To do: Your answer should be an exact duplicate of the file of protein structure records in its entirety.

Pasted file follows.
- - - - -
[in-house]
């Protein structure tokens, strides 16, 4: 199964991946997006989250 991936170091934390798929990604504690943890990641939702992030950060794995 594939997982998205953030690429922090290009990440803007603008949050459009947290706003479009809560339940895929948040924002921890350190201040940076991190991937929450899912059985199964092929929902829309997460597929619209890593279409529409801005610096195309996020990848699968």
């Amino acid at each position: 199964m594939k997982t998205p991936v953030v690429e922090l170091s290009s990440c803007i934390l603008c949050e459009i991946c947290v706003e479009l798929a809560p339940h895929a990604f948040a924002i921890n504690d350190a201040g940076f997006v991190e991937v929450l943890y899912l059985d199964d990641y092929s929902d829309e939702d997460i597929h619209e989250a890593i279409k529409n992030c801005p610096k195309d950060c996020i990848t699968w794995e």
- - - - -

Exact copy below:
[in-house]
């Protein structure tokens, strides 16, 4: 199964991946997006989250 991936170091934390798929990604504690943890990641939702992030950060794995 594939997982998205953030690429922090290009990440803007603008949050459009947290706003479009809560339940895929948040924002921890350190201040940076991190991937929450899912059985199964092929929902829309997460597929619209890593279409529409801005610096195309996020990848699968």
């Amino acid at each position: 199964m594939k997982t998205p991936v953030v690429e922090l170091s290009s990440c803007i934390l603008c949050e459009i991946c947290v706003e479009l798929a809560p339940h895929a990604f948040a924002i921890n504690d350190a201040g940076f997006v991190e991937v929450l943890y899912l059985d199964d990641y092929s929902d829309e939702d997460i597929h619209e989250a890593i279409k529409n992030c801005p610096k195309d950060c996020i990848t699968w794995e």